Enbridge Insists on Pipeline Project to the BC Coast
On April 20,the world awoke to news concerning BP’s Deepwater Horizon oil rig in the Gulf of Mexico. Most of us, myself included, weren’t even aware that there was a oil rig in the Gulf of Mexico, let alone that something had gone terribly wrong. Today, most of us have clued in on the rig and its resulting oil spill and are reminded of another tragedy, the Exxon Valdez, once considered the most devastating human-caused environmental disasters…until BP’s Deepwater Horizon.
Five weeks following BP’s Deepwater Horizon, Enbridge filedaformal application to the National Energy Board (NEB) requesting permission to build a twin pipeline system running from Edmonton to Kitimat, British Colombia and a marine terminal in the latter one.
John Carruthers, President of Enbridge Northern Gateway Pipelines, wrote in a recent brochure advocating the pipeline project: “I certainly appreciate the importance that local residents place on the environment and I want to encourage all affected stakeholders and Aboriginal people to continue to provide feedback on our project.” He added “feel free to email me at firstname.lastname@example.org with any questions you may have.”So feel free, many already have.
On March 23, more than 28 First Nations in British Columbia called for a halt to the project. The pipelines cross traditional lands and the increased tanker traffic (200-220 tankers a year) puts the future of the coastal waters on which they depend in potential jeopardy. Mr. Carruthers must have missed their emails as two months after the First Nations called for a halt to the project Enbridge formally filed, on May 27th, for construction of the pipelines.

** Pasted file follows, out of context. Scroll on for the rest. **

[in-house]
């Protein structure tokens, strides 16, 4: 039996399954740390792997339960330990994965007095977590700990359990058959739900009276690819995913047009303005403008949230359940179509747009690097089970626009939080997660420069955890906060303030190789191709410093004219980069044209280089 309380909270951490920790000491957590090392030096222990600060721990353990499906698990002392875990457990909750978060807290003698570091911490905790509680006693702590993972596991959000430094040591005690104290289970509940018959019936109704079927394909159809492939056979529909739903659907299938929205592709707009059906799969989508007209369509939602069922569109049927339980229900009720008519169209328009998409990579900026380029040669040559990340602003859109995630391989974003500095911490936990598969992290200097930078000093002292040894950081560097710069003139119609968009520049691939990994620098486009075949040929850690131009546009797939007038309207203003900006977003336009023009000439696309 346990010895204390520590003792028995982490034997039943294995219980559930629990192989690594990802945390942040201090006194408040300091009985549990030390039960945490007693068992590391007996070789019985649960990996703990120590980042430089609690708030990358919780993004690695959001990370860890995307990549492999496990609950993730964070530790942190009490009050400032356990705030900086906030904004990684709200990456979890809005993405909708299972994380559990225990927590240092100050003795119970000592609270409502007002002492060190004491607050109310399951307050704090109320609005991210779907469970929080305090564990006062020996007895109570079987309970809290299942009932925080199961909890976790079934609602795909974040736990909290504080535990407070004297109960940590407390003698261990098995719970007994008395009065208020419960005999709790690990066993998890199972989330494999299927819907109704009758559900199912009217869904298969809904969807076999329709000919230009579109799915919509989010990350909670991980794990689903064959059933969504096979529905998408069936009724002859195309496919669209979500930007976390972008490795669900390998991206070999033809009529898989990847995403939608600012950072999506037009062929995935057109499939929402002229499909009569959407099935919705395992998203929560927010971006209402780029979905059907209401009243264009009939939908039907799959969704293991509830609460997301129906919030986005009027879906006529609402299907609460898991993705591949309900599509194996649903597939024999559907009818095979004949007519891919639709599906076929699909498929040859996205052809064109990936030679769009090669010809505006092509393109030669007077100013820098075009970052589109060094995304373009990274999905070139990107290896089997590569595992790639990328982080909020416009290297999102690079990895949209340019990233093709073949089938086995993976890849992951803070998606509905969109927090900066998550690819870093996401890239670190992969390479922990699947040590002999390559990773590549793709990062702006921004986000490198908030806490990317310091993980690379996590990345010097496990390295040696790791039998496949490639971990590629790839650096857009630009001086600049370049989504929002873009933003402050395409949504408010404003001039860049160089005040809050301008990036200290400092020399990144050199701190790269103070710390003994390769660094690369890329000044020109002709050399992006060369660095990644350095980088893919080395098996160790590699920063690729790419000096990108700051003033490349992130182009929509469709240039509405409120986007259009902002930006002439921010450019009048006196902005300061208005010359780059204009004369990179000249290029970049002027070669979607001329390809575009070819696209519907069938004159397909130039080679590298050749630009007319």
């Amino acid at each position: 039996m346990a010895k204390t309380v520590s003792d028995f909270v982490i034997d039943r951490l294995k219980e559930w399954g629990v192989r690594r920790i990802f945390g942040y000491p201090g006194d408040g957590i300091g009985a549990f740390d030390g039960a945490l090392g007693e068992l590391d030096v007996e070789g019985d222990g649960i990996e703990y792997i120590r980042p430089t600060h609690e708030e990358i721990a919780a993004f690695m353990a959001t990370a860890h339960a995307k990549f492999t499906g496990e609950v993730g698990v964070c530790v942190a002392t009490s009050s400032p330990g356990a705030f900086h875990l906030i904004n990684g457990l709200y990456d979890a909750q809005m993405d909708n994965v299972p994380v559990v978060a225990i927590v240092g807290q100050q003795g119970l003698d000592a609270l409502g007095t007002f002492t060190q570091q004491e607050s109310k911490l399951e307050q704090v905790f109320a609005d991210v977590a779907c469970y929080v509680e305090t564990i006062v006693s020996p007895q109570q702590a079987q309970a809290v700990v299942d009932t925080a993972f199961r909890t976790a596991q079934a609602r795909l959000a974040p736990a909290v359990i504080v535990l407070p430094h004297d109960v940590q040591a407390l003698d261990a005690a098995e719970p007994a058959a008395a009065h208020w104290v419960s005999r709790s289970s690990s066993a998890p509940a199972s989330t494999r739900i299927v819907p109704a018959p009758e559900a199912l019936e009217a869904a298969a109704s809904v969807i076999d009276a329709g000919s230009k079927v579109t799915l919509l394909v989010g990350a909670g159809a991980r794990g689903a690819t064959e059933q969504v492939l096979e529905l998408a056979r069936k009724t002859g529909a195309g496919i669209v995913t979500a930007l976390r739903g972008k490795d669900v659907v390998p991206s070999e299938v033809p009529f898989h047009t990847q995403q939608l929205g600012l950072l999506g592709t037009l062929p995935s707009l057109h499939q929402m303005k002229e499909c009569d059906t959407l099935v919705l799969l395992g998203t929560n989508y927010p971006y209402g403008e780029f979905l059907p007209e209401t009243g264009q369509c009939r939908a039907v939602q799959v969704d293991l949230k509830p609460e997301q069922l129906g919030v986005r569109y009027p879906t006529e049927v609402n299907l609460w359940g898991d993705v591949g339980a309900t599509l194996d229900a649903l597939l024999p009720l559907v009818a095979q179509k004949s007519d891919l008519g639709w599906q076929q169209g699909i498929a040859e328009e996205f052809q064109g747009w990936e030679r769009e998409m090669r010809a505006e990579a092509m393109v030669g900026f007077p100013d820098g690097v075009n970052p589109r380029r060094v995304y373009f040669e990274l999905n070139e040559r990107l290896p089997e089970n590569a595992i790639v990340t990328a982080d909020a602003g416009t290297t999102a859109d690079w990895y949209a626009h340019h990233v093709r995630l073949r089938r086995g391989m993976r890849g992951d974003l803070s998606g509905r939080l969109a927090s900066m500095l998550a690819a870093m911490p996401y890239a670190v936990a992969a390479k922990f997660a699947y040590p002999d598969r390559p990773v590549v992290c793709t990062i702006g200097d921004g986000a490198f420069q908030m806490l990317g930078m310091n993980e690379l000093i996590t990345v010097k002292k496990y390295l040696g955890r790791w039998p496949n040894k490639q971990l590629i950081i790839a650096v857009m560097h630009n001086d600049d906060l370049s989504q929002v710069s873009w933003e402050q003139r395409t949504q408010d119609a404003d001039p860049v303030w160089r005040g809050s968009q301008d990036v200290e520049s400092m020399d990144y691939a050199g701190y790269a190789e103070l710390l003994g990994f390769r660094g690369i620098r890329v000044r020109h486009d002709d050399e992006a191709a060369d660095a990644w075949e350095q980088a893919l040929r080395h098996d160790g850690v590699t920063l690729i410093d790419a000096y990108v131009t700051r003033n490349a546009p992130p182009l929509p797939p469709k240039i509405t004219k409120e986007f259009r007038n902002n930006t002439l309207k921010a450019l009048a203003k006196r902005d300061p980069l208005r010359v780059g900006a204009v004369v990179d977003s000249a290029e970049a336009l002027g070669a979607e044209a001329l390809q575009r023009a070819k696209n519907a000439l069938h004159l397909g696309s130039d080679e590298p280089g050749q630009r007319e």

Four days after the Enbridge Northern Gateway Pipelines application, a solidarity rally was held in Kitamaat Village to protest the project. Even Amnesty International has ‘piped’ in, noting the project should not proceed without the free prior informed consent of the First Nations that would be affected by it. This standard was adopted in the 2007 United Nations Declaration on the Rights of Indigenous Peoples by 144 states. Four states voted against the declaration: Australia, New Zealand, the United States, and you guessed it…Canada.
To further spice up the mix, a rather unusual ally in the fight against the Enbridge Northern Gateway Pipelines has emerged. Kinder Morgan Canada, owner of an existing oil pipeline from Alberta to the West Coast, stated in a news release that the Northern Gateway Project had not demonstrated adequate commercial support. Kinder Morgan believes that the better way is simply to increase the output of their own pipeline, rather than build another one. Kinder Morgan motives albeit not environmental, only add to the debate.
We at Nature Canada are opposed to the Enbridge Northern Gateway project because of the risk of an oil spill in the coast and the damage it would cause to the ecosystem and to livelihoods. We believe Greenpeace said it best, “Accidents happen. If oil tankers are brought to the Great Bear Rainforest, it’s not a question of if a spill will occur; it is a question of when, where, and how large. . . When you move oil, you spill oil. No amount of technology or process can eliminate human or mechanical error.”Just look at the Gulf!
This blog post was contributed by Nature Canada volunteer Stefan Kohut. Thanks for the insight, Stefan!
Photo by Pat Moss